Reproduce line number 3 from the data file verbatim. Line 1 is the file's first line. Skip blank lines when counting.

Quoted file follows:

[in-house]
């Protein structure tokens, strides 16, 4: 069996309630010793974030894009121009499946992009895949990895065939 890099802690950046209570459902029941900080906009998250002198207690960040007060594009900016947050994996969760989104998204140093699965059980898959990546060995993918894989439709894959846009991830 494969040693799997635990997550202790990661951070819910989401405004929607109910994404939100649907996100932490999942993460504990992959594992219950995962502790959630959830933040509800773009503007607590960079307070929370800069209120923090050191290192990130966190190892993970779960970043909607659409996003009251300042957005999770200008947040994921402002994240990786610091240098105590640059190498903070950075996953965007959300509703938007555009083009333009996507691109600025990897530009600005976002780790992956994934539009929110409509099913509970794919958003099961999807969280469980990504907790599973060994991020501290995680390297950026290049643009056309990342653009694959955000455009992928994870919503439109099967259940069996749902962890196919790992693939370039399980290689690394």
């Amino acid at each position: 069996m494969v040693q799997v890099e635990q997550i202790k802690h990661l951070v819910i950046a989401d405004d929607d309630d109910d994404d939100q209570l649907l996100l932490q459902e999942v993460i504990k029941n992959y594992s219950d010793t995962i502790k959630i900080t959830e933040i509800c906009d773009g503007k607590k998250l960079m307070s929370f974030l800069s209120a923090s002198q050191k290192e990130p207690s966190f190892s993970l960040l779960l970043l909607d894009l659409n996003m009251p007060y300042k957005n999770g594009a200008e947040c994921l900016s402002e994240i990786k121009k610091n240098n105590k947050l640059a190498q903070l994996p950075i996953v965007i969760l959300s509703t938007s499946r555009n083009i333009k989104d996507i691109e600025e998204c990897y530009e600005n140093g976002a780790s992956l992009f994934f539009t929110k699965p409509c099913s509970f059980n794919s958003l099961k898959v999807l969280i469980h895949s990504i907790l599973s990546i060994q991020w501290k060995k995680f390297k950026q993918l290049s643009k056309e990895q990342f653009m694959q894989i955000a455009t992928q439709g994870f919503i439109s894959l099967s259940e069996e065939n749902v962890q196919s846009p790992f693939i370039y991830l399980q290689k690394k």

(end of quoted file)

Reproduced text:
């Amino acid at each position: 069996m494969v040693q799997v890099e635990q997550i202790k802690h990661l951070v819910i950046a989401d405004d929607d309630d109910d994404d939100q209570l649907l996100l932490q459902e999942v993460i504990k029941n992959y594992s219950d010793t995962i502790k959630i900080t959830e933040i509800c906009d773009g503007k607590k998250l960079m307070s929370f974030l800069s209120a923090s002198q050191k290192e990130p207690s966190f190892s993970l960040l779960l970043l909607d894009l659409n996003m009251p007060y300042k957005n999770g594009a200008e947040c994921l900016s402002e994240i990786k121009k610091n240098n105590k947050l640059a190498q903070l994996p950075i996953v965007i969760l959300s509703t938007s499946r555009n083009i333009k989104d996507i691109e600025e998204c990897y530009e600005n140093g976002a780790s992956l992009f994934f539009t929110k699965p409509c099913s509970f059980n794919s958003l099961k898959v999807l969280i469980h895949s990504i907790l599973s990546i060994q991020w501290k060995k995680f390297k950026q993918l290049s643009k056309e990895q990342f653009m694959q894989i955000a455009t992928q439709g994870f919503i439109s894959l099967s259940e069996e065939n749902v962890q196919s846009p790992f693939i370039y991830l399980q290689k690394k």